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A mixture of conservative, liberal ideologies keeping Trump atop the Republican presidential field


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A mixture of conservative, liberal ideologies keeping Trump atop the Republican presidential field Photo from donaldjtrump.com

Nearly four years ago, when President Barack Obama won his bid for re-election, I wrote on my Facebook page that I feared we had headed down a path from which there would be no way to turn.

Now, as we speed towards another presidential election, it appears as though I was more right than even I had imagined. The traditional conservative message of smaller government, less governmental interference into our private lives, personal accountability, and lower taxes has gone the way of the dodo.

The current Republican frontrunner, whose nomination it is his to lose at this stage, is far from a typical conservative. After eight years of the great social experiment that has been the Obama administration, one would think that voters would be lining up to cast a Republican ballot. That does not, however, appear to be the case.

Bernie Sanders and Hillary Clinton, with their radical tax first, explain later policies, have mounted surprisingly strong campaigns. Despite Sanders’s strong showing in the early primaries, Hillary will get the nomination, if, of course, she doesn’t get indicted. And should she win the nomination, no Republican candidate would have a prayer of defeating her.

Except Donald J. Trump.

When Trump first announced his candidacy, I, like many others, thought it was a publicity stunt. I didn’t think there was any way he was serious. Nor did I think that the American people would take him seriously as a candidate. And here we are, well into the primary season, speeding toward Super Tuesday, and Trump sits atop the Republican field.

What is Trump’s draw? I think there are several, not the least of which is his status as a political outsider. The second and third place candidates, Senators Ted Cruz and Marco Rubio, are professional politicians. While Cruz markets himself also as an outsider, he’s far from it. Rubio is more of an establishment candidate and many insiders would love to see him with the nomination.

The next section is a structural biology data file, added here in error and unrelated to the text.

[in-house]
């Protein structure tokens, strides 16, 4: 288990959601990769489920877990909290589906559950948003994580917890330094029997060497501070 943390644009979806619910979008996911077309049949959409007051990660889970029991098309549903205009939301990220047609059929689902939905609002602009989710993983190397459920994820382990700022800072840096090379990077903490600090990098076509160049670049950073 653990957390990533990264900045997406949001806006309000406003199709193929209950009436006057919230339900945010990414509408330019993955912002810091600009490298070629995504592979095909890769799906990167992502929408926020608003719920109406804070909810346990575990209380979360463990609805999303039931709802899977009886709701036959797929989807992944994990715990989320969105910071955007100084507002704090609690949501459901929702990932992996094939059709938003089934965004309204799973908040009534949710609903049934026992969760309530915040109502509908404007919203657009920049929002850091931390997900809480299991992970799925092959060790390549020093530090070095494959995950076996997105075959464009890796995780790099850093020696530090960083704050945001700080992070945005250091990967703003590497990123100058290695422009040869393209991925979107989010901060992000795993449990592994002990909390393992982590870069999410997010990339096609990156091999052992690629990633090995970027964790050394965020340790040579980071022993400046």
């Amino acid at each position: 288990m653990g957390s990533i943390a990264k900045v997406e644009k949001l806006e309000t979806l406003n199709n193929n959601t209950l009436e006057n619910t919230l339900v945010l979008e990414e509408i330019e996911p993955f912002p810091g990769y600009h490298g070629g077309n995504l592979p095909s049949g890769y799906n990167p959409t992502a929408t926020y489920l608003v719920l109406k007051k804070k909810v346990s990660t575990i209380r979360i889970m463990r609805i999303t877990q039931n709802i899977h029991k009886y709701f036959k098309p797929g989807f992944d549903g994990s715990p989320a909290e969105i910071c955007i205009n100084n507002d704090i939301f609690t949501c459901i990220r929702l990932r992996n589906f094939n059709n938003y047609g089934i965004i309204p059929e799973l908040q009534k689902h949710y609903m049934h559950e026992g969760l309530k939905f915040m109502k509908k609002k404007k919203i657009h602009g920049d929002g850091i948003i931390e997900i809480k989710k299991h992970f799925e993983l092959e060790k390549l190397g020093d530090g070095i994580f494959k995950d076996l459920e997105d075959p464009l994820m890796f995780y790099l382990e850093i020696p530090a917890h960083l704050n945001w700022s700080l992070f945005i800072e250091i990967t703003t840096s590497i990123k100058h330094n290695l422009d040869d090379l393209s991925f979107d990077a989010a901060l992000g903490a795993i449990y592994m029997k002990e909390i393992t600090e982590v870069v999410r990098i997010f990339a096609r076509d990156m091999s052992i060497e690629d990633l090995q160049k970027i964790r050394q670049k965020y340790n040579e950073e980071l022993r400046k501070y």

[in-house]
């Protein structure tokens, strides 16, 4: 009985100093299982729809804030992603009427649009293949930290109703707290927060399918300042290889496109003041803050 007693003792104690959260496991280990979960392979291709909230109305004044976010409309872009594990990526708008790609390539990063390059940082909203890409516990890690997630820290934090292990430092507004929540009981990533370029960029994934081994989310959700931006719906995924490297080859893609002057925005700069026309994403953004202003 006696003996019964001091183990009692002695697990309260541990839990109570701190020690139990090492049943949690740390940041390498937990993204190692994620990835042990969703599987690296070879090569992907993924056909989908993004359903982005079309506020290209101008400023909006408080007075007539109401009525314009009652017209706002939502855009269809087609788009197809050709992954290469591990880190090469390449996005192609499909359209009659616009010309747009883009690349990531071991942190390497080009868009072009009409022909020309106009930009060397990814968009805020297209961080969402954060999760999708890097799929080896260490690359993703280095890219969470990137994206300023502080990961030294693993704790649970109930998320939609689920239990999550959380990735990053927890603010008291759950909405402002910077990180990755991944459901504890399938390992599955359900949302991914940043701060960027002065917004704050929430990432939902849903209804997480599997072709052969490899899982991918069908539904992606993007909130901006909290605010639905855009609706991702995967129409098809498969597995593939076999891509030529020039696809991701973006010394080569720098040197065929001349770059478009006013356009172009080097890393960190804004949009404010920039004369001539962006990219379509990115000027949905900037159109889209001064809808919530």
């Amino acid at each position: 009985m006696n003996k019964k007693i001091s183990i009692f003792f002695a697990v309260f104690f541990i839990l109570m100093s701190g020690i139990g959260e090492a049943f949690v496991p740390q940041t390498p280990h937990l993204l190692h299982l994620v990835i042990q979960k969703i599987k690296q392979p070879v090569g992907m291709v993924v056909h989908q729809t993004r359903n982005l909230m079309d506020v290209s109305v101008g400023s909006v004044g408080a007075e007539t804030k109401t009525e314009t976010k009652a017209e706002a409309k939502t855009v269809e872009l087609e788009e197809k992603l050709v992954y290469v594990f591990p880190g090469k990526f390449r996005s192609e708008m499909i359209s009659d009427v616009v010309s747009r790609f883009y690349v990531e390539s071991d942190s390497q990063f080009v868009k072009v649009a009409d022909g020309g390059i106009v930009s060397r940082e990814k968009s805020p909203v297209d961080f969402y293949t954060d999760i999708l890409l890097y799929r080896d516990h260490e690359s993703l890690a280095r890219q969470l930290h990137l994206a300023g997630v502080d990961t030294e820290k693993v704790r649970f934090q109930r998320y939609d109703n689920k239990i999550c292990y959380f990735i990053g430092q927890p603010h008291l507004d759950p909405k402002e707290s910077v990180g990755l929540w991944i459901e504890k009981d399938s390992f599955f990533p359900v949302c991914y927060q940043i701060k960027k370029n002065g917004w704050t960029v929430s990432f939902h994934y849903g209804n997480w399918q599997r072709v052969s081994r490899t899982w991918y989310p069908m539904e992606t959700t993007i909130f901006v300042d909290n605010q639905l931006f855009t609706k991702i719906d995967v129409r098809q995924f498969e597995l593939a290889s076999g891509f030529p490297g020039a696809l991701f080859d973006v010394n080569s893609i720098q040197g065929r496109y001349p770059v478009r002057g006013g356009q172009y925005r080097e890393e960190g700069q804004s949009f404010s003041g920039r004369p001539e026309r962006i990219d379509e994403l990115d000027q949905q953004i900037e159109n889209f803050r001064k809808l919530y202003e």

The American people, however, want something different. They feel as though the Republican leadership has let them down, and they aren’t altogether wrong. For example, Republican leaders signed off on President Obama’s omnibus spending bill late last year that increased spending across the board, something that left many Republican lawmakers and even more citizens feeling abandoned. That is seen as but one example of years of backroom deals and closet alliances with Democrats that have benefitted the left while compromising the right.

That feeling of betrayal opens the door for someone like Trump. First of all, Trump’s unfiltered nature has been seen as a refreshing break from the polished, rehearsed rhetoric of lifetime politicians. Trump has hurled pretty harsh accusations in a variety of directions and at a variety of individuals. Those of comments would have destroyed other candidates. Trump, though, seems to gain supporters with every rude and crass remark he makes.

Then there is Trump’s platform. His is far from that of a traditional conservative candidate. At the same time, however, it’s not as far to the left as some people have made it out to be. Here is where I believe we see the death of the conservative message. Cruz and Rubio are solid Republican candidates, good conservatives with the kind of message you would expect to find in Republican presidential hopefuls. Yet they can’t seem to overcome the Trump machine.